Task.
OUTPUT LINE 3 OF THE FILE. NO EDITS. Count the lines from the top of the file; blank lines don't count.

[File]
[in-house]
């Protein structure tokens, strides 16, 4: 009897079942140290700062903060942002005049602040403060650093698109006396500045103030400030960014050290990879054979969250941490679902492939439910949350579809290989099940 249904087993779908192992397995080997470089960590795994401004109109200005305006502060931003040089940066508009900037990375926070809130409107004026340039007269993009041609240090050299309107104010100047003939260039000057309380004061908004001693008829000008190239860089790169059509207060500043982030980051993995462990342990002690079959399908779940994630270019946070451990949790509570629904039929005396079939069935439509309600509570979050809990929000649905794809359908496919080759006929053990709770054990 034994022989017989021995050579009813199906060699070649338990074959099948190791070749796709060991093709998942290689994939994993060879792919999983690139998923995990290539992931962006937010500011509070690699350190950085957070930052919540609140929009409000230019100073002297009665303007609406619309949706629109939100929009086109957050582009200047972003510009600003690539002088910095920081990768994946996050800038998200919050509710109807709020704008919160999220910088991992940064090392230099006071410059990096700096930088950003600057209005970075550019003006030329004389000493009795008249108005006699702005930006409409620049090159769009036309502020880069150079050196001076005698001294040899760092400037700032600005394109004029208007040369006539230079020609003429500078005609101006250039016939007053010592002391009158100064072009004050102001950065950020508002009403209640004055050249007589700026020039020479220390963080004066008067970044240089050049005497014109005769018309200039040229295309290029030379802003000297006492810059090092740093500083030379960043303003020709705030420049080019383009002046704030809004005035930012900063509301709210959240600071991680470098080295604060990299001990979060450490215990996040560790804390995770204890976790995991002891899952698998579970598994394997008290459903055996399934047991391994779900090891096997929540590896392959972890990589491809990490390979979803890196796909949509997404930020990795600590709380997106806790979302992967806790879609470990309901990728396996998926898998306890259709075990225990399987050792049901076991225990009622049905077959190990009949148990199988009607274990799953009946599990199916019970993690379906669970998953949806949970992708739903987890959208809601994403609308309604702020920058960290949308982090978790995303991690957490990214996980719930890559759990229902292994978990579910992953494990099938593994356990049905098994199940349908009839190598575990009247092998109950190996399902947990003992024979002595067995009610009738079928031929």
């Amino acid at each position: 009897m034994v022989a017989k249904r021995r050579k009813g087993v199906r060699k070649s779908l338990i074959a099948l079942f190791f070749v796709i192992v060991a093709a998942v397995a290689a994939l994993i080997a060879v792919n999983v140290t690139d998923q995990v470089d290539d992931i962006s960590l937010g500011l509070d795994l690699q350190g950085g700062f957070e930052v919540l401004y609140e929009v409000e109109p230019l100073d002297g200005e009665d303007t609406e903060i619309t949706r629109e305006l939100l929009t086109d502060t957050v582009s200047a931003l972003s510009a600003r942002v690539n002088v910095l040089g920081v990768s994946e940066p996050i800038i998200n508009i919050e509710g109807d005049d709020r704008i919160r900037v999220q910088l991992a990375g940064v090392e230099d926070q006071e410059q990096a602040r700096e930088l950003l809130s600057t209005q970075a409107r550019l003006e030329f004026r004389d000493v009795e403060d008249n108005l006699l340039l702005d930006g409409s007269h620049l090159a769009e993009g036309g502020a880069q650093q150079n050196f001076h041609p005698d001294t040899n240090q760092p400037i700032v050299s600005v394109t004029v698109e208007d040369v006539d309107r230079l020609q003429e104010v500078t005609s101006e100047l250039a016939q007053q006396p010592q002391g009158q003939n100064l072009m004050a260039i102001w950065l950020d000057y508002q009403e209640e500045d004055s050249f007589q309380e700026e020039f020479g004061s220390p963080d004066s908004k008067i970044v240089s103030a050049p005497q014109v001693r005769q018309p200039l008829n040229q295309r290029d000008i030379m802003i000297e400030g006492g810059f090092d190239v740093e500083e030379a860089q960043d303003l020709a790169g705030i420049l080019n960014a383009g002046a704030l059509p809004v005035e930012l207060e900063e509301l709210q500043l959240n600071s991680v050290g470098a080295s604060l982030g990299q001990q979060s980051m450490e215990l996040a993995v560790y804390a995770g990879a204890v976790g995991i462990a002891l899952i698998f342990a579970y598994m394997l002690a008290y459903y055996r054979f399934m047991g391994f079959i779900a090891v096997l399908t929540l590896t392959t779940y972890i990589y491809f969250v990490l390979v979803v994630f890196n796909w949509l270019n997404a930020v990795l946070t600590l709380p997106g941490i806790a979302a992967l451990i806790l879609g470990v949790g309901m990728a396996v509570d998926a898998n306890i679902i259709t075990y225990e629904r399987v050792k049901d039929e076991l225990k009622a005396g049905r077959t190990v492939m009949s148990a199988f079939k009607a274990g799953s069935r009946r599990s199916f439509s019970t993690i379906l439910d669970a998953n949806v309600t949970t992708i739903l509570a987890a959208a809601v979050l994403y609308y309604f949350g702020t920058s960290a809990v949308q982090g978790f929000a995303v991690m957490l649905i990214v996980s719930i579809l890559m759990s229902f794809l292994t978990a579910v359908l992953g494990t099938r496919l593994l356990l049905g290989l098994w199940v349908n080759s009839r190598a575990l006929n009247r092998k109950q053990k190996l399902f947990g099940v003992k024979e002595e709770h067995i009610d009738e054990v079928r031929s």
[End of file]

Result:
């Amino acid at each position: 009897m034994v022989a017989k249904r021995r050579k009813g087993v199906r060699k070649s779908l338990i074959a099948l079942f190791f070749v796709i192992v060991a093709a998942v397995a290689a994939l994993i080997a060879v792919n999983v140290t690139d998923q995990v470089d290539d992931i962006s960590l937010g500011l509070d795994l690699q350190g950085g700062f957070e930052v919540l401004y609140e929009v409000e109109p230019l100073d002297g200005e009665d303007t609406e903060i619309t949706r629109e305006l939100l929009t086109d502060t957050v582009s200047a931003l972003s510009a600003r942002v690539n002088v910095l040089g920081v990768s994946e940066p996050i800038i998200n508009i919050e509710g109807d005049d709020r704008i919160r900037v999220q910088l991992a990375g940064v090392e230099d926070q006071e410059q990096a602040r700096e930088l950003l809130s600057t209005q970075a409107r550019l003006e030329f004026r004389d000493v009795e403060d008249n108005l006699l340039l702005d930006g409409s007269h620049l090159a769009e993009g036309g502020a880069q650093q150079n050196f001076h041609p005698d001294t040899n240090q760092p400037i700032v050299s600005v394109t004029v698109e208007d040369v006539d309107r230079l020609q003429e104010v500078t005609s101006e100047l250039a016939q007053q006396p010592q002391g009158q003939n100064l072009m004050a260039i102001w950065l950020d000057y508002q009403e209640e500045d004055s050249f007589q309380e700026e020039f020479g004061s220390p963080d004066s908004k008067i970044v240089s103030a050049p005497q014109v001693r005769q018309p200039l008829n040229q295309r290029d000008i030379m802003i000297e400030g006492g810059f090092d190239v740093e500083e030379a860089q960043d303003l020709a790169g705030i420049l080019n960014a383009g002046a704030l059509p809004v005035e930012l207060e900063e509301l709210q500043l959240n600071s991680v050290g470098a080295s604060l982030g990299q001990q979060s980051m450490e215990l996040a993995v560790y804390a995770g990879a204890v976790g995991i462990a002891l899952i698998f342990a579970y598994m394997l002690a008290y459903y055996r054979f399934m047991g391994f079959i779900a090891v096997l399908t929540l590896t392959t779940y972890i990589y491809f969250v990490l390979v979803v994630f890196n796909w949509l270019n997404a930020v990795l946070t600590l709380p997106g941490i806790a979302a992967l451990i806790l879609g470990v949790g309901m990728a396996v509570d998926a898998n306890i679902i259709t075990y225990e629904r399987v050792k049901d039929e076991l225990k009622a005396g049905r077959t190990v492939m009949s148990a199988f079939k009607a274990g799953s069935r009946r599990s199916f439509s019970t993690i379906l439910d669970a998953n949806v309600t949970t992708i739903l509570a987890a959208a809601v979050l994403y609308y309604f949350g702020t920058s960290a809990v949308q982090g978790f929000a995303v991690m957490l649905i990214v996980s719930i579809l890559m759990s229902f794809l292994t978990a579910v359908l992953g494990t099938r496919l593994l356990l049905g290989l098994w199940v349908n080759s009839r190598a575990l006929n009247r092998k109950q053990k190996l399902f947990g099940v003992k024979e002595e709770h067995i009610d009738e054990v079928r031929s």